The Republic of Armenia became a member of UN on March 22, 1992, of the Council of Europe on January 25, 2001. The Republic of Armenia has ratified a number of international and regional conventions and documents – the International Decree on Civil and Political rights and its protocol, the UN Convention against Torture and Other Cruel, Inhuman or Degrading Treatment or Punishment (1993), the European Convention on Human Rights and Fundamental Freedoms, its protocol (2002), the Reviewed European Social Charter (2001), European Charter on Local Self-government (2001), European Convention against Torture and Other Cruel, Inhuman or Degrading Treatment or Punishment (2001).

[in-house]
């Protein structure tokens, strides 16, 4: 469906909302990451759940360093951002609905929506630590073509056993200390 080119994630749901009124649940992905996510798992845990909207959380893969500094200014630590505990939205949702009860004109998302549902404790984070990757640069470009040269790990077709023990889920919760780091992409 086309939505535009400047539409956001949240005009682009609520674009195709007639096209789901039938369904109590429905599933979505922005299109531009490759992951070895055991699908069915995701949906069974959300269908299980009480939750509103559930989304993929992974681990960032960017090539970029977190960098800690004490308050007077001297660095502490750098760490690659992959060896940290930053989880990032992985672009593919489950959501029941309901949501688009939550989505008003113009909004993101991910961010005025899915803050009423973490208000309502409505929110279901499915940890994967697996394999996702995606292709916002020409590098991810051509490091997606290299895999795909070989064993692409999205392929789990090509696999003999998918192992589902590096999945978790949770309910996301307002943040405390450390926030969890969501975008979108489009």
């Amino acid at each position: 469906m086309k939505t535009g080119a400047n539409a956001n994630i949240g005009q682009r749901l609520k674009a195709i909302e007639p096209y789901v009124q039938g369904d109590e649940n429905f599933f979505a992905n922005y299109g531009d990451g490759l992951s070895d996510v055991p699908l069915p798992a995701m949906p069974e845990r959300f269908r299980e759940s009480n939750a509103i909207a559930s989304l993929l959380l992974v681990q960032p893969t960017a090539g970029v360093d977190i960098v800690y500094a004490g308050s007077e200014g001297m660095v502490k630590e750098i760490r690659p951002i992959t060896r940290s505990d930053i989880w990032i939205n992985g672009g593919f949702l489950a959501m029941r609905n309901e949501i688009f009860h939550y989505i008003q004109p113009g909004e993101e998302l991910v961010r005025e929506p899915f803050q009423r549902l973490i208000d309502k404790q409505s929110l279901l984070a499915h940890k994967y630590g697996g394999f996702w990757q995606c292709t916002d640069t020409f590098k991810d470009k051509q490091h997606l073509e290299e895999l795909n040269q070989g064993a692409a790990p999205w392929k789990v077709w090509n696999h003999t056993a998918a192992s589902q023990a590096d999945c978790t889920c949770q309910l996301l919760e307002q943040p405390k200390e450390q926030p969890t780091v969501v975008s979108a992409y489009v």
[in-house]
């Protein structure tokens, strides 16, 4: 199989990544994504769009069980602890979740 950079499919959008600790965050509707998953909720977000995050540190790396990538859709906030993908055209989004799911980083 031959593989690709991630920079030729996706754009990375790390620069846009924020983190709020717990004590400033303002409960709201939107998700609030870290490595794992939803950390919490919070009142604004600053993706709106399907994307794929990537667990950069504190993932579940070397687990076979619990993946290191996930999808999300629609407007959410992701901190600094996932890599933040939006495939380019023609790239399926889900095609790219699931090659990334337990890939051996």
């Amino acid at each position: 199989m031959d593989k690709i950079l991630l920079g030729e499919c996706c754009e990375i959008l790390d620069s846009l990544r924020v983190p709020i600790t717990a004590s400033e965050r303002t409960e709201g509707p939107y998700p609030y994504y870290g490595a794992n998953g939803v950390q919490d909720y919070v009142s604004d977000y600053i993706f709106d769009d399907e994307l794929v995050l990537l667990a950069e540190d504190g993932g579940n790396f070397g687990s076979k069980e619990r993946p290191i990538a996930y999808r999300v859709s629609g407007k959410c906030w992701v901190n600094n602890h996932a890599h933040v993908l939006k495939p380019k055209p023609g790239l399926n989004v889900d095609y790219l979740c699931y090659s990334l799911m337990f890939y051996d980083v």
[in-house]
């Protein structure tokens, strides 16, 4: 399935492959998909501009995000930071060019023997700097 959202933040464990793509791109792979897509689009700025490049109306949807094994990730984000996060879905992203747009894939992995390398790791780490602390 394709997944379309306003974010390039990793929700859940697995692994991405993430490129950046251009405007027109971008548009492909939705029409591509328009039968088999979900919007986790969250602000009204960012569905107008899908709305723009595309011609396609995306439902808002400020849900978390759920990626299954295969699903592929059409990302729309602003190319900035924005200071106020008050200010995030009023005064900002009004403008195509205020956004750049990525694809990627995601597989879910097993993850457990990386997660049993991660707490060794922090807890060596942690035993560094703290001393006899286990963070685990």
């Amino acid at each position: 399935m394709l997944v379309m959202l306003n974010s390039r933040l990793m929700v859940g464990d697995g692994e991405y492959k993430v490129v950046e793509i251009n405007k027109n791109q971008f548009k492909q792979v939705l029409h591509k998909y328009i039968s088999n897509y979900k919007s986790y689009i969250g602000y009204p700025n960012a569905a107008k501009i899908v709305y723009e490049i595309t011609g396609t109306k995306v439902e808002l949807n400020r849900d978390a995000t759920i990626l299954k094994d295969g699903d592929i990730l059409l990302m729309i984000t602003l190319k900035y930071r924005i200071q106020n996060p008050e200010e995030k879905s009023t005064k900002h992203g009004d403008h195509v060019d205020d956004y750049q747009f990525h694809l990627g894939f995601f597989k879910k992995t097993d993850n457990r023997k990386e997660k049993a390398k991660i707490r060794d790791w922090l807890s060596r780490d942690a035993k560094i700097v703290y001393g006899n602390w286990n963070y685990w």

On 23 April, following a one-month period of non-violent, peaceful and decentralized civil disobedience and large-scale protests, Serzh Sargsyan had to resign.
Before the end of his second term of office, on Serzh Sargsyan’s initiative, Armenia’s form of government had changed from a semi-presidential system to a parliamentary one through a referendum. The constitutional amendment process was, however, not participatory. The draft amendments were published only three months before the referendum, leaving insufficient time for debate, while the referendum took place with numerous violations, including the falsification of results.